# Sudoku solver in Java, using backtracking and recursion

I am programming a Sudoku solver in Java for a 9x9 grid.

I have methods for:

• printing the grid

• initializing the board with given values

• testing for conflicts (if same number is in same line or 3x3 sub-grid)

• a method to place the digits, one by one, which requires the most work.

Before I go into detail with that method, keep in mind that I have to use recursion to solve it, as well as backtracking (watch the applet here as an example http://www.heimetli.ch/ffh/simplifiedsudoku.html )

Also, I am solving this Sudoku by moving vertically downwards, starting from the top left, through the first column, and then through the second column, etc.

So far, I have the following:

``````public boolean placeNumber(int column){

if (column == SUDOKU_SIZE){  // we have went through all the columns, game is over

return true;

}

else
{
int row=0;  //takes you to the top of the row each time

while (row < SUDOKU_SIZE)    loops through the column downwards, one by one
{

if (puzzle[row][column]==0){  //skips any entries already in there (the given values)

puzzle[row][column]=1;   //starts with one

while(conflictsTest(row,column)){   //conflictsTest is the method I wrote, which checks if the given parameters are in conflict with another number

puzzle[row][column] += 1;

}

//BACK TRACKING

placeNumber(column);      //recursive call

}
else{
row++;                  // row already has a number given, so skip it
}
}

column++;              // move on to second column
placeNumber(column);

}
return false; // no solutions to this puzzle
}
``````

Where I labeled BACKTRACKING is where I believe the remainder of my code needs to go.

I thought up of something along the lines of:

• if the value is 10, set that value back to zero, go back a row, and increment that value by 1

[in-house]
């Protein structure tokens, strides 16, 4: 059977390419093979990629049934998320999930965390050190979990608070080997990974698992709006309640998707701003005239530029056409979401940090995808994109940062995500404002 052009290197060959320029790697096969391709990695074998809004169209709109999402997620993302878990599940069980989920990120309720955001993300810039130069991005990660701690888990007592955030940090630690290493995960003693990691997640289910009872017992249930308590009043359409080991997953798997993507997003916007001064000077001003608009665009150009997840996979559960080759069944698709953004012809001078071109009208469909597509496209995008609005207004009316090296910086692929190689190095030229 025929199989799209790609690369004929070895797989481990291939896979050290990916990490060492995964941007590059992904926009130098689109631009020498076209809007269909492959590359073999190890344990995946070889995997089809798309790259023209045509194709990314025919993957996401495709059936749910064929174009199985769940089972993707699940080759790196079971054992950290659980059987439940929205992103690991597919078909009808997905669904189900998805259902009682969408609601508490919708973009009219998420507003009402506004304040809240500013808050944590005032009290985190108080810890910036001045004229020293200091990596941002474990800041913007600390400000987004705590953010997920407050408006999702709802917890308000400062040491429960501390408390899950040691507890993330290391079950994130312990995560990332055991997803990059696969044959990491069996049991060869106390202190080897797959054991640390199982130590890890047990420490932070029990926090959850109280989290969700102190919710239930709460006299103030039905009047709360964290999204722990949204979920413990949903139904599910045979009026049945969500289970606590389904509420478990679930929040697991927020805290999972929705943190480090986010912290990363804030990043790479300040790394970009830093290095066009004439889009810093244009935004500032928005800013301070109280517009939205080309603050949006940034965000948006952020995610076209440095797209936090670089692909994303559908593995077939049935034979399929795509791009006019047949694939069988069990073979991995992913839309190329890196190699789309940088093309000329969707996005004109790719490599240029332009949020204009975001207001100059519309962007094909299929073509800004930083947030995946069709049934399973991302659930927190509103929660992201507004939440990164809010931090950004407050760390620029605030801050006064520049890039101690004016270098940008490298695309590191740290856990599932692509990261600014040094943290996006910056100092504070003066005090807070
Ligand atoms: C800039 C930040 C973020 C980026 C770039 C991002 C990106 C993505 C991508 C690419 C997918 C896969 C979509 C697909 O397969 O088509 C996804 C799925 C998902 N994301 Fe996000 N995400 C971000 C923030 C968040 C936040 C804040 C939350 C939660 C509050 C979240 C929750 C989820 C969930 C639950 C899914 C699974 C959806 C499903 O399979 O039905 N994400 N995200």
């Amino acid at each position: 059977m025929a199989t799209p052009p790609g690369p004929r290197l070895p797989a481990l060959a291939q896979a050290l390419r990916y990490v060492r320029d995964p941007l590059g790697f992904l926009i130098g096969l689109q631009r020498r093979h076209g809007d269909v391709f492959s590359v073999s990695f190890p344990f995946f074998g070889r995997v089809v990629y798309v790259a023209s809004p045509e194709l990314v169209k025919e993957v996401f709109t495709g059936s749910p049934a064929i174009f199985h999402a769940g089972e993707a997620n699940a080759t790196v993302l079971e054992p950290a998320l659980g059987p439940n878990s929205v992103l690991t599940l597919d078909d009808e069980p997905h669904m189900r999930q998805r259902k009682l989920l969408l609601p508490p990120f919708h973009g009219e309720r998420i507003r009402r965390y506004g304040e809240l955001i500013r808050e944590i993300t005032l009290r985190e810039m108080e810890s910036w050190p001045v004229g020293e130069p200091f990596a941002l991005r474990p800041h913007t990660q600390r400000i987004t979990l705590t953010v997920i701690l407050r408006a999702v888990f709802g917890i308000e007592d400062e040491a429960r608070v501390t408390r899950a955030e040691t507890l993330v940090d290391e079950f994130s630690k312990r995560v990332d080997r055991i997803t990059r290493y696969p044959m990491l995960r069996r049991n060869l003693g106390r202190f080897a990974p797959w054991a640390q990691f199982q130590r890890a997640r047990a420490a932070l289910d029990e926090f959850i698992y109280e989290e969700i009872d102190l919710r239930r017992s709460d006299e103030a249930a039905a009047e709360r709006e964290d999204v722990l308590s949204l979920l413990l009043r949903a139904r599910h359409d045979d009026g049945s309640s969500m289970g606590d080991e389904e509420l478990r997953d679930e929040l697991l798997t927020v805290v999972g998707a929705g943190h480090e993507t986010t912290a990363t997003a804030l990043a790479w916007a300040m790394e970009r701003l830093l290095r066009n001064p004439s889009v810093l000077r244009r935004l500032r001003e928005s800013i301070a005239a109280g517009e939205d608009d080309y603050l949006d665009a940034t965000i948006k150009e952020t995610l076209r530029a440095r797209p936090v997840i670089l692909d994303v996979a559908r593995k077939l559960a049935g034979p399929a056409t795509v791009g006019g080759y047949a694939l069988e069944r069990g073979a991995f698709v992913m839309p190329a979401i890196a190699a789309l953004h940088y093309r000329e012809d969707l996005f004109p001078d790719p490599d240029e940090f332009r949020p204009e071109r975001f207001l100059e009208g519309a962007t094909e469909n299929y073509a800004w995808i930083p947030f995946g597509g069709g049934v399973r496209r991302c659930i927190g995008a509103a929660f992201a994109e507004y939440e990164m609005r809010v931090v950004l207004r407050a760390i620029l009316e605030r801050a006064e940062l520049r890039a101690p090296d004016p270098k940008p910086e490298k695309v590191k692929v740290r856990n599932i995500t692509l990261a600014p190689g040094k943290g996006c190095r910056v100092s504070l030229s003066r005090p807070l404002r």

That backtracking 'strategy' doesn't exactly work for several reasons:

1. what if the previous row, was a given value (aka I'm not supposed to increment it or touch it, but instead, go back to the last value that I placed there)

2. what if the previous value was a 9. and if I incremented that by 1, now we're at 10, which won't work.

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+1 for wanting to learn, and not just wanting to be fed code. –  SpikeX Feb 22 '12 at 23:08
thank you spikeX. –  Carleton U Feb 22 '12 at 23:15
+1 from me for the same reason. But you know what? I bet, there will be code nevertheless. Some people just can't resist. –  Ingo Feb 22 '12 at 23:30

I do not know how you're going to solve the sudoku, but even if you use the brute force method (and so it sounds to me what you describe) you should consider that your data structure is not appropriate.

With that I mean that every cell should not just be a number, but a set of numbers (that may be possibly placed there).

Hence, the given numbers will be represented as singleton sets, while the empty ones you can initialize with {1,2,3,4,5,6,7,8,9}. And then the goal is to reduce the non-singleton cells until all cells are singletons.

(Note that, while solving a sudoku with pencil and paper, one often writes small numbers in the blank cells to keep track of what numbers are possible there, as far as one has solved it.)

And then, when "trying the next number" you take the next number from the set. Given cells have no next number, so you can't change them. This way, the difficulties you describe vanish (a bit, at least).

------ EDIT, AFTER HAVING LEARNED THAT BRUTE FORCE IS REQUIRED.

Your teacher obviously wants to teach you the wonders of recursion. Very good!

In that case, we just need to know which cells are given, and which are not.

A particular easy way that could be used here is to place a 0 in any non-given cell, as given cells are by definition one of 1,2,3,4,5,6,7,8,9.

Now lets think about how to make the recursive brute force working.

We have the goal to solve a sudoku with n empty cells. If we had a function that would solve a sudoku with n-1 empty cells (or signal that it is not solvable), then this task would be easy:

``````let c be some empty cell.